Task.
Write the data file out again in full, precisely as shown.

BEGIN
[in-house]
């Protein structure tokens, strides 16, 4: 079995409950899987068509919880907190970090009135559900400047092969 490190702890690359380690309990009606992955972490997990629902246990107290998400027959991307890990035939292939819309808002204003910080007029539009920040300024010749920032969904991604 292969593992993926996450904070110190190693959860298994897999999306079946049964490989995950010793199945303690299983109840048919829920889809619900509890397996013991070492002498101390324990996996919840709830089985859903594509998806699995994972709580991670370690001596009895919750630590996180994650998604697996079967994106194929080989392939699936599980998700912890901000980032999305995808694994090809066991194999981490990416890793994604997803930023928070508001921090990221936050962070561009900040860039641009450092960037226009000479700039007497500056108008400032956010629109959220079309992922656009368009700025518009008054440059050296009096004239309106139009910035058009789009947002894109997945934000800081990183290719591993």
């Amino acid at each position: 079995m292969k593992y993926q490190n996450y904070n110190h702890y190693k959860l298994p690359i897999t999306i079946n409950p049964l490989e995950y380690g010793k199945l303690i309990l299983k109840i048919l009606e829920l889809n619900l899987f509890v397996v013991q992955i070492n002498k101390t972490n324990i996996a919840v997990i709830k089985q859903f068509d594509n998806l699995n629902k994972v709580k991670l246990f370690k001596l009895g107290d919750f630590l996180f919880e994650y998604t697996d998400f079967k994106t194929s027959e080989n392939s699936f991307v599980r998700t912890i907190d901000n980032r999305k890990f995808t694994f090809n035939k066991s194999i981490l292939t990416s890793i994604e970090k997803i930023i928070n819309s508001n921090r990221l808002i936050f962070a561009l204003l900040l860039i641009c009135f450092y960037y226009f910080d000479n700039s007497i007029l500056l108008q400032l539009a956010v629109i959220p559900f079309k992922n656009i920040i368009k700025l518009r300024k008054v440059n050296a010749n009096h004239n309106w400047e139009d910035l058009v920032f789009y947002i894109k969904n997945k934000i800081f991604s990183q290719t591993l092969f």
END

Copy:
[in-house]
């Protein structure tokens, strides 16, 4: 079995409950899987068509919880907190970090009135559900400047092969 490190702890690359380690309990009606992955972490997990629902246990107290998400027959991307890990035939292939819309808002204003910080007029539009920040300024010749920032969904991604 292969593992993926996450904070110190190693959860298994897999999306079946049964490989995950010793199945303690299983109840048919829920889809619900509890397996013991070492002498101390324990996996919840709830089985859903594509998806699995994972709580991670370690001596009895919750630590996180994650998604697996079967994106194929080989392939699936599980998700912890901000980032999305995808694994090809066991194999981490990416890793994604997803930023928070508001921090990221936050962070561009900040860039641009450092960037226009000479700039007497500056108008400032956010629109959220079309992922656009368009700025518009008054440059050296009096004239309106139009910035058009789009947002894109997945934000800081990183290719591993």
């Amino acid at each position: 079995m292969k593992y993926q490190n996450y904070n110190h702890y190693k959860l298994p690359i897999t999306i079946n409950p049964l490989e995950y380690g010793k199945l303690i309990l299983k109840i048919l009606e829920l889809n619900l899987f509890v397996v013991q992955i070492n002498k101390t972490n324990i996996a919840v997990i709830k089985q859903f068509d594509n998806l699995n629902k994972v709580k991670l246990f370690k001596l009895g107290d919750f630590l996180f919880e994650y998604t697996d998400f079967k994106t194929s027959e080989n392939s699936f991307v599980r998700t912890i907190d901000n980032r999305k890990f995808t694994f090809n035939k066991s194999i981490l292939t990416s890793i994604e970090k997803i930023i928070n819309s508001n921090r990221l808002i936050f962070a561009l204003l900040l860039i641009c009135f450092y960037y226009f910080d000479n700039s007497i007029l500056l108008q400032l539009a956010v629109i959220p559900f079309k992922n656009i920040i368009k700025l518009r300024k008054v440059n050296a010749n009096h004239n309106w400047e139009d910035l058009v920032f789009y947002i894109k969904n997945k934000i800081f991604s990183q290719t591993l092969f």